For the past couple of decades, Macalester has held a food service contract with Bon Appétit, but recently, this relationship has become more restrictive.
“The 10-year contract was new; we put that in place, I think, in 2009. Bon App has been our main vendor for 10-15 years before the 10 year contract,” David Wheaton, Vice President of Administration and Finance, said. “In the renewal, we are trying to find a balance between cost and quality of food. Bon Appétit is regarded in the business as a very high-quality vendor, and our students really appreciate that.”
Before Bon Appétit came into the food service provider stage in the Twin Cities, Macalester had less intensive relations with various smaller providers. Now, finance officials like Patricia Langer, Associate Vice President of Finance, feel ready to move forward with long-term contracts.
“We wanted to gather a bunch of information from campus before going into contract renewal” Langer said. “We did a campus-wide survey to get information from campus in general and students specifically to hear about how Bon Appetit was doing before moving into renewal.”
The results of the survey showed that the first thing students are interested in is the quality of food served by Bon Appétit.
“As we think of other dining vendor options available in the Twin Cities area, we thought about ones with higher food quality, and we think that Bon Appetit is the one with the ability to serve food of the highest quality,” Langer said. “The number two item was price. At Macalester, we have a lot of conversations about the price of the food program. We do a lot of benchmarking with the 40 school peer group, and our dining program is one of the lowest in our group.”
This benchmarking strategy–widely used by colleges throughout the U.S.–helps guide administrators. The intercollegiate collaboration creates comparisons surrounding meal plan price and food quality that would have been difficult to generate alone. Bon Appétit reflects many of the values that finance officers want to see in businesses associated with Macalester.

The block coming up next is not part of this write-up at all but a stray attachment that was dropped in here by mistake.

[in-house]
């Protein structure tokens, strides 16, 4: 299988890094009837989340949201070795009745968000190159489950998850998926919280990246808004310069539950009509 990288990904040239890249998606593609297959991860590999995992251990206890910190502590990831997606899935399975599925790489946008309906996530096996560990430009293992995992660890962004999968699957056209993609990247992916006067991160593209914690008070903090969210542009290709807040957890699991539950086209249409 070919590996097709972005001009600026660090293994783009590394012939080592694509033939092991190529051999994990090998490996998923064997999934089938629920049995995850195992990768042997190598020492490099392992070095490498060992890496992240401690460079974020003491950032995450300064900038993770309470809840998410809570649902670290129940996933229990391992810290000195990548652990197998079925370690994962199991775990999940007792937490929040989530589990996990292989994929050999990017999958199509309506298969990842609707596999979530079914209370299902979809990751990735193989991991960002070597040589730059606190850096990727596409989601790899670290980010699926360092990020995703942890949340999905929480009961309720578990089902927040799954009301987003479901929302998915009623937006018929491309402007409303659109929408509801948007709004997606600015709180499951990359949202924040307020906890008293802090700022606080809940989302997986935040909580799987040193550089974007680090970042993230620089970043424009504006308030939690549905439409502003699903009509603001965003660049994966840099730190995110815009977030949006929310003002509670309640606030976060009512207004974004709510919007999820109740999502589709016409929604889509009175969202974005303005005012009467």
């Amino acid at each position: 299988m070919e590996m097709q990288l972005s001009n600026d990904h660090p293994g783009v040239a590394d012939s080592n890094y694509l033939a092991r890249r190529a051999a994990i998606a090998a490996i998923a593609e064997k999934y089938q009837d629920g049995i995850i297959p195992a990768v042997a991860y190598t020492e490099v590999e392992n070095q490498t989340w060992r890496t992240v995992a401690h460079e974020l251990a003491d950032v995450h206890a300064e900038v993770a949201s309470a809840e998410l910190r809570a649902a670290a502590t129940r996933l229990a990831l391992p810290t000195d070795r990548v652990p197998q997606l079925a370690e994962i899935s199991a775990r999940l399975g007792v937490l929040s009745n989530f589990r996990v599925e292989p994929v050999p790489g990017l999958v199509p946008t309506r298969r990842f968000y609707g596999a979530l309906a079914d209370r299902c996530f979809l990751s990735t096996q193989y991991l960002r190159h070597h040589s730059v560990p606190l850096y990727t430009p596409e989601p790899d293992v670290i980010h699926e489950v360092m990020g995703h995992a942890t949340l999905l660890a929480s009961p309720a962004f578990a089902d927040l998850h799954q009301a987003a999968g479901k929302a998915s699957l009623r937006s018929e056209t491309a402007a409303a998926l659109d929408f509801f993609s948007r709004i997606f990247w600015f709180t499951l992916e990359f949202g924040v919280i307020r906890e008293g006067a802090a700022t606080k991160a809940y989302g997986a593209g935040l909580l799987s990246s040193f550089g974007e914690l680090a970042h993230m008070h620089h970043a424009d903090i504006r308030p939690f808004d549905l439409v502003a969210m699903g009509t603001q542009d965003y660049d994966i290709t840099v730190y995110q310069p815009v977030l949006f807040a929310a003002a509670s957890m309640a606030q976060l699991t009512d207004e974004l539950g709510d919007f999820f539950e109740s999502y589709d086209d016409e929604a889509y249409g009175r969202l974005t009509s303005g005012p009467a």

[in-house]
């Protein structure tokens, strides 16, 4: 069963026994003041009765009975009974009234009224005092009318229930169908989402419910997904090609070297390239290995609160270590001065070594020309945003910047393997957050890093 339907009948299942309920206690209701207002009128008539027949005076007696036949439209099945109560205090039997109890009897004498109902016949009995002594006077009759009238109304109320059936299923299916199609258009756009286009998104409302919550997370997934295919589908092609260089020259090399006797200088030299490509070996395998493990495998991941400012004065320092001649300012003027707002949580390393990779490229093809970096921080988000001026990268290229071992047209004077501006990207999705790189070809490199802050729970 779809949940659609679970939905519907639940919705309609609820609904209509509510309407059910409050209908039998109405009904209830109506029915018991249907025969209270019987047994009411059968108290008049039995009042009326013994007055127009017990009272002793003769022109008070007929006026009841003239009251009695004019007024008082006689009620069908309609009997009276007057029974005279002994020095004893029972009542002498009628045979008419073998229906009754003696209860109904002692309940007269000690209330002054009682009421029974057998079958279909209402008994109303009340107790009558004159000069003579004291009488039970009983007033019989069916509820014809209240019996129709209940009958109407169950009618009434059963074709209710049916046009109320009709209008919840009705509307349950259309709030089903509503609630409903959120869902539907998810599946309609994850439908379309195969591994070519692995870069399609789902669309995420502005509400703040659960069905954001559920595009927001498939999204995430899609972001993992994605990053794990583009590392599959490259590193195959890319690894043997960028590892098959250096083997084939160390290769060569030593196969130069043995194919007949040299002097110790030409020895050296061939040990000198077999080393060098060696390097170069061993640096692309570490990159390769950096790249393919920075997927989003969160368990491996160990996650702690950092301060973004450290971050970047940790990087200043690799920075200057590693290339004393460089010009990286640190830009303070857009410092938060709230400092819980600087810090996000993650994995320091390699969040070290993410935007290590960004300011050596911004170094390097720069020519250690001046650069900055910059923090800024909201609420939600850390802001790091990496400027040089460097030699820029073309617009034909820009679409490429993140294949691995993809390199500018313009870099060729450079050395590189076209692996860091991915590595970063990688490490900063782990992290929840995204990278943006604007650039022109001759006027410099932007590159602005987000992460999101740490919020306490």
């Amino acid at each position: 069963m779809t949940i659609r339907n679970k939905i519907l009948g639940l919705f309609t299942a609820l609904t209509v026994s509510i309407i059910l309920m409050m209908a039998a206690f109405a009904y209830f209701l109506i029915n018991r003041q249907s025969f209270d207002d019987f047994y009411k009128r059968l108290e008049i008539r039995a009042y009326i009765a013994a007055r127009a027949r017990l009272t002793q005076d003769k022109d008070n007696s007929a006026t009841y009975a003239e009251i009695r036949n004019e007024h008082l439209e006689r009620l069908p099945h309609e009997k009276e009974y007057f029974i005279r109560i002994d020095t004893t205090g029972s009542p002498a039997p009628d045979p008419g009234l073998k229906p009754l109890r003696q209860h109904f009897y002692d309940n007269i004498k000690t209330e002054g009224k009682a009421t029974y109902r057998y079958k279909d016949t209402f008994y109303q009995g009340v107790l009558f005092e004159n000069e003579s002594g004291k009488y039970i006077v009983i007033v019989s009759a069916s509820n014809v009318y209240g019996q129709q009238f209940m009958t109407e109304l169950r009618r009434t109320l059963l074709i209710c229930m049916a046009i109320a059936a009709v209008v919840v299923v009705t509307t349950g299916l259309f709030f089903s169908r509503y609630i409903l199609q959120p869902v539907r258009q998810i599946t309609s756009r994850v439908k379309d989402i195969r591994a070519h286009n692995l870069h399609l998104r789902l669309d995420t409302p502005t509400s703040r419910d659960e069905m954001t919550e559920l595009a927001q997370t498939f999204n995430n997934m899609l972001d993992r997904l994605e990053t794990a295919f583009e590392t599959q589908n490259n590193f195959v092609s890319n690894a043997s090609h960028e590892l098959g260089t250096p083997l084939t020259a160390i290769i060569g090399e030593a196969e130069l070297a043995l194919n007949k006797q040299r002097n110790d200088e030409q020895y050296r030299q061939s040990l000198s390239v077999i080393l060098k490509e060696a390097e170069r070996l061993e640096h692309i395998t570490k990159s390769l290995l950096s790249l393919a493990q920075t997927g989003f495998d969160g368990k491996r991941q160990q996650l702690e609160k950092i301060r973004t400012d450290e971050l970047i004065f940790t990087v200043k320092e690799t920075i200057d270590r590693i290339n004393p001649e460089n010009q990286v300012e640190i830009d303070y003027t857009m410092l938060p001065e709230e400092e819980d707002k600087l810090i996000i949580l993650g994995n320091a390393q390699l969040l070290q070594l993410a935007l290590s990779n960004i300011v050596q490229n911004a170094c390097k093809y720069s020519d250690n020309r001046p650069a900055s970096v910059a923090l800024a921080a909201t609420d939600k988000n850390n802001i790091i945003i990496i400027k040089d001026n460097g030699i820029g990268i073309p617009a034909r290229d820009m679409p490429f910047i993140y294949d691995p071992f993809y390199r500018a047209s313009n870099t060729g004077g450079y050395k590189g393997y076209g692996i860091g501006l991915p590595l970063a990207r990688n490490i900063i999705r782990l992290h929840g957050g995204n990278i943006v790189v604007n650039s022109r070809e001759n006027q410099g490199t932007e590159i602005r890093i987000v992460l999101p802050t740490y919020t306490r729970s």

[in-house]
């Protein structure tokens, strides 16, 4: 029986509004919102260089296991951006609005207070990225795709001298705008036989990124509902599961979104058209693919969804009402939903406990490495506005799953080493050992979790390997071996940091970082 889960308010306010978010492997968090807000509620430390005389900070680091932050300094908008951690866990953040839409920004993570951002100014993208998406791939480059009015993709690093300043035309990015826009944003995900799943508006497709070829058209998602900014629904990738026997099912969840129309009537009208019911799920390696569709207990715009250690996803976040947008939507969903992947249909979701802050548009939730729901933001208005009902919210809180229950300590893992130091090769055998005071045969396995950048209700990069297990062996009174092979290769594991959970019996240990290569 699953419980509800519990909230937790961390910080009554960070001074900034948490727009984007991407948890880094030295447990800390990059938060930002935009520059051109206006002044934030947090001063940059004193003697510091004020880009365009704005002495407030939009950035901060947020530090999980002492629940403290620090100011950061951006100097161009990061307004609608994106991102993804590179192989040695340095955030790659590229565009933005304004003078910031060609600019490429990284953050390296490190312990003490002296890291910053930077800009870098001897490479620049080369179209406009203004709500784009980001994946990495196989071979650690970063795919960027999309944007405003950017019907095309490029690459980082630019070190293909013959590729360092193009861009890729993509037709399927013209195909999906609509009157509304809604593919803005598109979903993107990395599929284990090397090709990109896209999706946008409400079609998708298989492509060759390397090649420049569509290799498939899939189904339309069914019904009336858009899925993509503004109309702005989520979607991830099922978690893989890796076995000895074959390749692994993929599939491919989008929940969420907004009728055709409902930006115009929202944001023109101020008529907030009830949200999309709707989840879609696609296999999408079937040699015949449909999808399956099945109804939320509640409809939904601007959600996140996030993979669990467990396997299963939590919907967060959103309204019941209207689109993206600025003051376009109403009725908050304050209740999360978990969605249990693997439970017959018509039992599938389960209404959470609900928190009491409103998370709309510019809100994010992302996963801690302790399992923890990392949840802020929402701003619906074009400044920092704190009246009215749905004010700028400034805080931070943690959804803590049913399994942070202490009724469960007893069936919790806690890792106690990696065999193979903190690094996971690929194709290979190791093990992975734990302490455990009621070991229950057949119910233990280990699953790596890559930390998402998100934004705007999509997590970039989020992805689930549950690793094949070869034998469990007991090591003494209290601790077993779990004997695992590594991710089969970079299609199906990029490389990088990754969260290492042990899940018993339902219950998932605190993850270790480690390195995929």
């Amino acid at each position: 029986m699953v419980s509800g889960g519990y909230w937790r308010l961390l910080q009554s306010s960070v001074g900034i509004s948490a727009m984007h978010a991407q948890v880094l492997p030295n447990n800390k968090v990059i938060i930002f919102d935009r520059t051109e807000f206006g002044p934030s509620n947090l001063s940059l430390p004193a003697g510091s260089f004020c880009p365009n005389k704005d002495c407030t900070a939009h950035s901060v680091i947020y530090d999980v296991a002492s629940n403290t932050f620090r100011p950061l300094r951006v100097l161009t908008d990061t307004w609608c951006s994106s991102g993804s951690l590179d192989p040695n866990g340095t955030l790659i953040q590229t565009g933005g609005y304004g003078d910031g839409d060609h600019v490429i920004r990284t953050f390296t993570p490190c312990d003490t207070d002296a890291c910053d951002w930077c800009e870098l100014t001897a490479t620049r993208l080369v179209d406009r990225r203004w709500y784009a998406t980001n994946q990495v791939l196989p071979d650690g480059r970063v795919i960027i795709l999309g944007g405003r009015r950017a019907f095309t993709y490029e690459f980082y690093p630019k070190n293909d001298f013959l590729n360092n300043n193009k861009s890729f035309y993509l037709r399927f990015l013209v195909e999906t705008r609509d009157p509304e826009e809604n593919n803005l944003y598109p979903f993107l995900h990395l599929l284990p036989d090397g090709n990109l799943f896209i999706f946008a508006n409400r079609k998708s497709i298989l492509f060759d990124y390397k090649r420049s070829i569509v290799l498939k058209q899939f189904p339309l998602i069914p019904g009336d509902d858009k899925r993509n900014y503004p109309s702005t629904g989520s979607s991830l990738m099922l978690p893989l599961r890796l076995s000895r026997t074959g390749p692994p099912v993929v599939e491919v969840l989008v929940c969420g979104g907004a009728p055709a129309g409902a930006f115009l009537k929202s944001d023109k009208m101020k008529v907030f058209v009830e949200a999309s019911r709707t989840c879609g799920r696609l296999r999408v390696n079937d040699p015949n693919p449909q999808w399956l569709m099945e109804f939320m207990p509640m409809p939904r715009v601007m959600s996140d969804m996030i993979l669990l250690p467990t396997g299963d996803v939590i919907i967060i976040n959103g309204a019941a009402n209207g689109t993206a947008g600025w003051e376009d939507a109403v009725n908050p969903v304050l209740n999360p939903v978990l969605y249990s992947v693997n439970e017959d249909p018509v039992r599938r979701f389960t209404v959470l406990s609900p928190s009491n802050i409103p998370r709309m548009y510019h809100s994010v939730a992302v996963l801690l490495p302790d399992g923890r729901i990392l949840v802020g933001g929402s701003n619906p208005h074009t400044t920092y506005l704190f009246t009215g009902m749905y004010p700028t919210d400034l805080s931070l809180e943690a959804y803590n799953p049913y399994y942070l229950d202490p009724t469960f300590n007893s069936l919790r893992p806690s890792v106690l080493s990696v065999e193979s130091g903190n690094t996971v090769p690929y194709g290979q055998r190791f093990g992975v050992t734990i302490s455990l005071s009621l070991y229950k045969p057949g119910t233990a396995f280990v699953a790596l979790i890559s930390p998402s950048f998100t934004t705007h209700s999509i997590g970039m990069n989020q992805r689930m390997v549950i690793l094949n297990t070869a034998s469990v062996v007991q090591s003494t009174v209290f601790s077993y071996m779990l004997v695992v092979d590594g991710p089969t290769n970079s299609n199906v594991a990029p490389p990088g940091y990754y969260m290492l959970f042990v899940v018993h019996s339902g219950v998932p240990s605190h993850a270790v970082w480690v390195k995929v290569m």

“I think they are an example of an organization that can bring a lot of good values to what they do, like bring 19 meals to a student every week for 30-something weeks,” Wheaton said.
“Institutionally and organizationally, we like to work with them because they take seriously the values we share about sustainability,” he continued. “An important part of what Bon Appétit does is that they have built an entire business around high-quality ingredients but also sustainable products and locally-sourced products.”
Langer shared a quarterly newsletter released by Bon Appétit called Bravo where they cover a variety of stories centering around sustainability and local products to challenge some misconceptions surrounding Bon Appétit’s goals as a business.
Wheaton also wants students to believe in Bon Appétit’s promise to strive for more viable methods of production. “Rather than creating a day that they talk about sustainability, they do it all the time. They try to help us reduce our food waste” he said.
Both Langer and Wheaton stressed that student input was a driving force for the renegotiations, citing the survey mentioned earlier.
“We had 414 students participate, which was great. We were really happy about the participation rate and grateful that students took time to share their needs and it was very helpful to focus on what our direction should be,” Langer said.
The final part of the survey allowed students to suggest ways that the administration could help strengthen the relationships between students and food service providers.
“Institutional research helped us with coding and finding commonalities in the responses to help enact changes” Langer said.
With data gathered from the survey, Langer and her team decided to engage in discussions about new contracts that could create a more concrete relationship between both the business and comfort aspects of dining and meal plans.
Wheaton supported this decision, mentioning how beneficial long–standing contracts are for Macalester students.
“Vendors for different kinds of services are willing to give you more favorable terms if you commit yourselves to them for longer,” Wheaton said.
Contract renegotiations are often very complicated and confusing affairs, but Langer and Wheaton expressed that they do their best to put the interests of students at the center of discussions.